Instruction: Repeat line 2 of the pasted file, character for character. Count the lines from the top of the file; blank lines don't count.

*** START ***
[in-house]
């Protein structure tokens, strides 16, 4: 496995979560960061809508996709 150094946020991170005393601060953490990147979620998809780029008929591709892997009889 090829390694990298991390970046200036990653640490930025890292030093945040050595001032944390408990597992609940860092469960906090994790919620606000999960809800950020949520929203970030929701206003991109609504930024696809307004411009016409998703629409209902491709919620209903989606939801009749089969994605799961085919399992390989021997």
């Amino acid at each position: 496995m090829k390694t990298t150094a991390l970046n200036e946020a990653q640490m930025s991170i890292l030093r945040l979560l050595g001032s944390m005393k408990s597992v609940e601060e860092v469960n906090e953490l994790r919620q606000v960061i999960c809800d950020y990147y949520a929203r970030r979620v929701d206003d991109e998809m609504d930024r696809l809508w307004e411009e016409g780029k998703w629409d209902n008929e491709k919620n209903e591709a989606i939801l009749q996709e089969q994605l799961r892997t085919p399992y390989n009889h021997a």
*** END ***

């Protein structure tokens, strides 16, 4: 496995979560960061809508996709 150094946020991170005393601060953490990147979620998809780029008929591709892997009889 090829390694990298991390970046200036990653640490930025890292030093945040050595001032944390408990597992609940860092469960906090994790919620606000999960809800950020949520929203970030929701206003991109609504930024696809307004411009016409998703629409209902491709919620209903989606939801009749089969994605799961085919399992390989021997």